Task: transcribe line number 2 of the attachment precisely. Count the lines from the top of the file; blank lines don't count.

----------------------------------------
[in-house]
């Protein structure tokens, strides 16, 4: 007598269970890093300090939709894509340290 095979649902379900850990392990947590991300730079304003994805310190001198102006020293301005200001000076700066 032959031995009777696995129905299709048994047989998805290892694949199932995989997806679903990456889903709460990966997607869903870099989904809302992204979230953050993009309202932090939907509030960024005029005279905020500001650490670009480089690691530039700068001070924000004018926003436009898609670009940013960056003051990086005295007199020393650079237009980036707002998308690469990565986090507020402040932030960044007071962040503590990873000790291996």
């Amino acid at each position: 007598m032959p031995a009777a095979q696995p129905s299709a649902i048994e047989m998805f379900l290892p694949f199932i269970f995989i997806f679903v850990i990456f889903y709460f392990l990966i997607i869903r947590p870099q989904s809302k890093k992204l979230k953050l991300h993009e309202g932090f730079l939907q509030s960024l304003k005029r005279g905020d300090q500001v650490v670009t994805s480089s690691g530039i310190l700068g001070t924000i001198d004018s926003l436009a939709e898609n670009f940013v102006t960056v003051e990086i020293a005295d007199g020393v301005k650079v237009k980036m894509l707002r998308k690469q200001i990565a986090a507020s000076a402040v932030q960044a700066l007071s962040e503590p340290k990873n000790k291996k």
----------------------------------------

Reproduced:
């Protein structure tokens, strides 16, 4: 007598269970890093300090939709894509340290 095979649902379900850990392990947590991300730079304003994805310190001198102006020293301005200001000076700066 032959031995009777696995129905299709048994047989998805290892694949199932995989997806679903990456889903709460990966997607869903870099989904809302992204979230953050993009309202932090939907509030960024005029005279905020500001650490670009480089690691530039700068001070924000004018926003436009898609670009940013960056003051990086005295007199020393650079237009980036707002998308690469990565986090507020402040932030960044007071962040503590990873000790291996």